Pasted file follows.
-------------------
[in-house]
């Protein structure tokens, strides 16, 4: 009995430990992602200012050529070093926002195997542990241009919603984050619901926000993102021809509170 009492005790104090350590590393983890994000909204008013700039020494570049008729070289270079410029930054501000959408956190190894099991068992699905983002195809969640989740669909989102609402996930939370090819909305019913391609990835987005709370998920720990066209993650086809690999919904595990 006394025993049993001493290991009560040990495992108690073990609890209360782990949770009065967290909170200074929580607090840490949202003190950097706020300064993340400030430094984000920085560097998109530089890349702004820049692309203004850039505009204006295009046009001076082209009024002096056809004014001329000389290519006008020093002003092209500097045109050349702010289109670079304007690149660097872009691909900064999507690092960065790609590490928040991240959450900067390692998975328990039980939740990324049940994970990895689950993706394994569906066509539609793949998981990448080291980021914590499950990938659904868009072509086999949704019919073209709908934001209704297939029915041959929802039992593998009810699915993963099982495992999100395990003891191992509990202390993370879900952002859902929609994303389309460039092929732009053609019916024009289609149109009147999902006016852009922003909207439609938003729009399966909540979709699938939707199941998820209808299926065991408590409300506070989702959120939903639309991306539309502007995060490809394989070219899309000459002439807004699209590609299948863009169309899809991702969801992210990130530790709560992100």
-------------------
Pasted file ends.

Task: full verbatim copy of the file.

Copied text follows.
[in-house]
């Protein structure tokens, strides 16, 4: 009995430990992602200012050529070093926002195997542990241009919603984050619901926000993102021809509170 009492005790104090350590590393983890994000909204008013700039020494570049008729070289270079410029930054501000959408956190190894099991068992699905983002195809969640989740669909989102609402996930939370090819909305019913391609990835987005709370998920720990066209993650086809690999919904595990 006394025993049993001493290991009560040990495992108690073990609890209360782990949770009065967290909170200074929580607090840490949202003190950097706020300064993340400030430094984000920085560097998109530089890349702004820049692309203004850039505009204006295009046009001076082209009024002096056809004014001329000389290519006008020093002003092209500097045109050349702010289109670079304007690149660097872009691909900064999507690092960065790609590490928040991240959450900067390692998975328990039980939740990324049940994970990895689950993706394994569906066509539609793949998981990448080291980021914590499950990938659904868009072509086999949704019919073209709908934001209704297939029915041959929802039992593998009810699915993963099982495992999100395990003891191992509990202390993370879900952002859902929609994303389309460039092929732009053609019916024009289609149109009147999902006016852009922003909207439609938003729009399966909540979709699938939707199941998820209808299926065991408590409300506070989702959120939903639309991306539309502007995060490809394989070219899309000459002439807004699209590609299948863009169309899809991702969801992210990130530790709560992100």